I find working on my motorcycle a very satisfying and calming experience. Every time, I feel like I learn something new and develop a stronger bond with my machine.
It is so much more than a machine – we’ve had some adventures already, closer or a bit further.
It is my first geared motorcycle and every day it shapes the biker skills and features in me.
We fight through the city, winds, rains and sunny days together.
As with the lockdown, there were less occasions to travel and explore, I decided to take on a few projects and ideas I had for the bike – with minimum spending or reusing materials I already have.
I really like the aesthetics of cafe racers and classic motorcycles.
Luckily, I picked a bike which already ticked most of the boxes.
My Yamaha YBR125 Custom is a classic-looking motorcycle, which with only a few upgrades is really appealing, but still affordable.
I rescued a leather sofa pillow without an idea what I could do with it.
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But it was a beautiful piece of full-grain brown leather with a nice patina developed over the years of people leaning their backs against the pillow.
I thought it is enough fabric to reupholster a standard seat on my Yamaha.
Initially, it was plain black vinyl, with a stitching around the back part of the seat.
As my upholstering skills were challenged only once (many years ago) I felt confident enough I would be able to complete this project as well.
I did some sewing in my life before, and the principles are the same – it really doesn’t matter if it’s sewing denim or leather.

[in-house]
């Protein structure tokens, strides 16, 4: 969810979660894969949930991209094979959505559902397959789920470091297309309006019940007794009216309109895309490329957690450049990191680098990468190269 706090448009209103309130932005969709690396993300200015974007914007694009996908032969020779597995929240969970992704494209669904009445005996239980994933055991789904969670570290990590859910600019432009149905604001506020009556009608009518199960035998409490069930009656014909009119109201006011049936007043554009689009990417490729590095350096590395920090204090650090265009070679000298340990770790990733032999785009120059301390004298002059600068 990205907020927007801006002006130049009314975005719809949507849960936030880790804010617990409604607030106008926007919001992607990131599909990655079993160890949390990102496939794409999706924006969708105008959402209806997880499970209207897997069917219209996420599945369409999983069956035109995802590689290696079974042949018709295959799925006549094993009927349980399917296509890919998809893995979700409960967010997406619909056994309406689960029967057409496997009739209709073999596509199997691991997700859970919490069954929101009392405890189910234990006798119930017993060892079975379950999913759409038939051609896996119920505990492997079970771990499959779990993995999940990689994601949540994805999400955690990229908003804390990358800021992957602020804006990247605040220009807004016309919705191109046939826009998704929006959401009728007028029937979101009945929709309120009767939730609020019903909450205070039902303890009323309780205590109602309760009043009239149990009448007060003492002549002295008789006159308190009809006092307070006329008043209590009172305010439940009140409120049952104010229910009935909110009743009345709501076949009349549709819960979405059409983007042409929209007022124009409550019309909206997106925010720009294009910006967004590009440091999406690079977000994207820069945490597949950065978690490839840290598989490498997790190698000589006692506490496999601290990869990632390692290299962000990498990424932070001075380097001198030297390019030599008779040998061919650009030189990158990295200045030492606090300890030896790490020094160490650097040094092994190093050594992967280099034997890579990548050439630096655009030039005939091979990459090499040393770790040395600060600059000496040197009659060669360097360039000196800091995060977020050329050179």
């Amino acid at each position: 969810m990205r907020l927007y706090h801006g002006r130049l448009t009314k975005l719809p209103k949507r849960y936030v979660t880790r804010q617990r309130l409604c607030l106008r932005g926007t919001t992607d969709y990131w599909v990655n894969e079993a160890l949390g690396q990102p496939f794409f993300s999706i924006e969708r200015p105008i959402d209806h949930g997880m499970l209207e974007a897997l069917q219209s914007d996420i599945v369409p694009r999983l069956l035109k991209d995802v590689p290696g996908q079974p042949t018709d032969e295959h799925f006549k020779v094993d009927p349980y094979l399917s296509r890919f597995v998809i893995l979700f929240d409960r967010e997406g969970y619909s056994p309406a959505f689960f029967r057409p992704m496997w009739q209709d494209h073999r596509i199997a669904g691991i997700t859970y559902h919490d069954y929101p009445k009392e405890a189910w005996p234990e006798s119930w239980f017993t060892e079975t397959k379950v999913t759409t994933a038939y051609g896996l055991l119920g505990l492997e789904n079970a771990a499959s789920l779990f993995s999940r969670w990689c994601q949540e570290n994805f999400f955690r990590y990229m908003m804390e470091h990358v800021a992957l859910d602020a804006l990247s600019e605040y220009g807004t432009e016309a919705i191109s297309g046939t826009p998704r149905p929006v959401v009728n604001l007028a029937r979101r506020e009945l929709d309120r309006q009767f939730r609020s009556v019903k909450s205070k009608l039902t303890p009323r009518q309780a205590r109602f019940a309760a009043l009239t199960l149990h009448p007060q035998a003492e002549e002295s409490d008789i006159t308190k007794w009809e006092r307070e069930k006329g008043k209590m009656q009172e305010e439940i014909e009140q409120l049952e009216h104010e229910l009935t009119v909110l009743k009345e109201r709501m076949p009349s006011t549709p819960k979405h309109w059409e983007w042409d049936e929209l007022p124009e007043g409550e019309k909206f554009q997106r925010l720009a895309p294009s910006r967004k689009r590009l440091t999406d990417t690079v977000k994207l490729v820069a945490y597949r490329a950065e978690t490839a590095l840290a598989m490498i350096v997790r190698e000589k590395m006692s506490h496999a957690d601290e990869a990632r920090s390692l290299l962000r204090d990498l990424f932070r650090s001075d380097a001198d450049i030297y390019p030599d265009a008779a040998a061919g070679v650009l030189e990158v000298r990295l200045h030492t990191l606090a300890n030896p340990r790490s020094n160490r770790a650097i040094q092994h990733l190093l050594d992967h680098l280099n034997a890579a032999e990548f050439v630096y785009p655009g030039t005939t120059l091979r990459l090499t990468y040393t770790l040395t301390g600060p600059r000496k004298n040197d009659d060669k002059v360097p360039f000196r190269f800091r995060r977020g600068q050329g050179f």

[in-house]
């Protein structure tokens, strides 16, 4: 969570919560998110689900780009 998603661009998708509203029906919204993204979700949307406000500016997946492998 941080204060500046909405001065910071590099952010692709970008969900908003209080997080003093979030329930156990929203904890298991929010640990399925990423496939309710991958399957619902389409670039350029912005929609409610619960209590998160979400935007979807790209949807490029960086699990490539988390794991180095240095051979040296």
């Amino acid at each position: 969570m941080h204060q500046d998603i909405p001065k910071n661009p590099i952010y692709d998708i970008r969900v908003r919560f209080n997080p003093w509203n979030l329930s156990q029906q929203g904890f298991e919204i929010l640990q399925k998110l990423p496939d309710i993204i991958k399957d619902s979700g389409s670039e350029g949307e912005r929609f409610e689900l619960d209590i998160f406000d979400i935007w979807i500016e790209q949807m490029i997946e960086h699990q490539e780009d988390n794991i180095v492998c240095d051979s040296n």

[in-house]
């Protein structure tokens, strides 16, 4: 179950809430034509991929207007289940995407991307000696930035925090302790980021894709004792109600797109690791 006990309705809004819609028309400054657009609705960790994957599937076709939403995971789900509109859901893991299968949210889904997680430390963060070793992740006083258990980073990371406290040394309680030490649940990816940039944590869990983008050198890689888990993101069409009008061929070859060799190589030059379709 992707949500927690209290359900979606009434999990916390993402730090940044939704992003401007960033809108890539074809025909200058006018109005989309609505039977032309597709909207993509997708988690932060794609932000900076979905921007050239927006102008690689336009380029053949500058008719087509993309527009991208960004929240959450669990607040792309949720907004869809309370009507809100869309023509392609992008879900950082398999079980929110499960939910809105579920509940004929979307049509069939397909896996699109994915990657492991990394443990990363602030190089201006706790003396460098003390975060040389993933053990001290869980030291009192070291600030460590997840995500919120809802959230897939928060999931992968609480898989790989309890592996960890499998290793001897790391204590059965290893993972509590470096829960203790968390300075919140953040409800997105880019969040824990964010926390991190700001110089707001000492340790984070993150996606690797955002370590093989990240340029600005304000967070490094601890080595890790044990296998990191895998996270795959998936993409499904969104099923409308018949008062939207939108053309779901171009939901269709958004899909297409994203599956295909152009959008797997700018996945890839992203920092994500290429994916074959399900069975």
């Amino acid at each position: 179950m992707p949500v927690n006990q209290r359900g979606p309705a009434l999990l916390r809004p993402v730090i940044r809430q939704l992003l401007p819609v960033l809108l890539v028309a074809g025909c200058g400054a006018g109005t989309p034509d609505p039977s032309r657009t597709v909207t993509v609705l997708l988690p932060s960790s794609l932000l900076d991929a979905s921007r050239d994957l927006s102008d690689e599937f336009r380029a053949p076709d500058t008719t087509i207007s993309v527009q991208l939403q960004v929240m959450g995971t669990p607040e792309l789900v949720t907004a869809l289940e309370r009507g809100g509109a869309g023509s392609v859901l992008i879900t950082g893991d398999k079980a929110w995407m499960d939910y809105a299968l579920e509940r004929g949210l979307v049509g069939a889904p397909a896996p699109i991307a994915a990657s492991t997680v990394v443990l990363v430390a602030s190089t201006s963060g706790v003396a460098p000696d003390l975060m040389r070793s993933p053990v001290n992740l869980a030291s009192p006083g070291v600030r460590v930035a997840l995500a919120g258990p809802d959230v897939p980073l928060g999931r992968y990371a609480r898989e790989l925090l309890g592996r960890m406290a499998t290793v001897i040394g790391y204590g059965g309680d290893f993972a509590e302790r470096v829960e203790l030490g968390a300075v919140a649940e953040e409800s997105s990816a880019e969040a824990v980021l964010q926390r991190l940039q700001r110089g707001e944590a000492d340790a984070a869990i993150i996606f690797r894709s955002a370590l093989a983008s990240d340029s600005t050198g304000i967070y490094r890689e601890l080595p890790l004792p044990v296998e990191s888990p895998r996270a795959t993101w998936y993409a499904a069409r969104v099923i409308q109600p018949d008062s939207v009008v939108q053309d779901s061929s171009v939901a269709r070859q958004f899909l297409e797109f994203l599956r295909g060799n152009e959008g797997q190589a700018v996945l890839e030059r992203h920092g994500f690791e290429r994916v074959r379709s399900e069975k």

Sewing leather requires more tools, as it’s not easy to push the needle through thick material like leather.
So I got few basics for my project – I can use them in the future, too.
Tools I used for the project
Pliers / flat screwdriver
You will need it to remove old staples your seat is covered with now.
If will be handy to cut leather to required shape. You can use leather scissors as well, but it's more likely that you already have craft knife at home so you don't have to spend extra money on them.
Use a sharpie in contrasting colour to the leather of your choice. My leather was brown so black sharpie was ok. You may need to use while one.
Overstitch wheel 4mm
This tool is used to mark leather with small holes to push the awl through and prepare the leather for stitching.
Once the leather is marked with overstitch wheel, use awl to make the holes big enough to your leather needle to fit through the holes.
Big hole needle for leather
As the thread needs to be strong and thick, you need the needle to be big enough to accommodate the size of the thread.
Waxed leather thread
Pick a thread corresponding or contrasting with your leather piece, depending on the style of seat you're going for.
Make the disassembly of the old seat quicker with a handy seam ripper - make sure to retain original pieces of your seat to create patterns.
Mounting your new seat cover will require help of one more person to stretch it to fit the foam perfectly.
Understand your seat construction
The process I followed was to reverse-engineer how the seat was built.
Disassemble the seat and line it up on your leather
After disconnecting the vinyl from the seat construction (foam + plastic base) I investigated the seams and soon realised, that the part of the vinyl going around the padded back of the seat is too long compared to the given piece of leather I had on my hand.
But that’s no problem – having more seams on the seat will make it more unique.
After that, I disconnected all parts the original seat was made of and started planning on how to use them as a cutting template to apply on my leather pillowcase.
Outline the shapes on your leather
As the seat fabric was in separate pieces now, to make outlining the existing pieces on the leather (use the reverse side so the outside will stay nice and clean), I repeated the process of ripping all seams on the pillowcase, too.
Apply patterns on your leather
This gave me a flat surface, ready to apply the templates.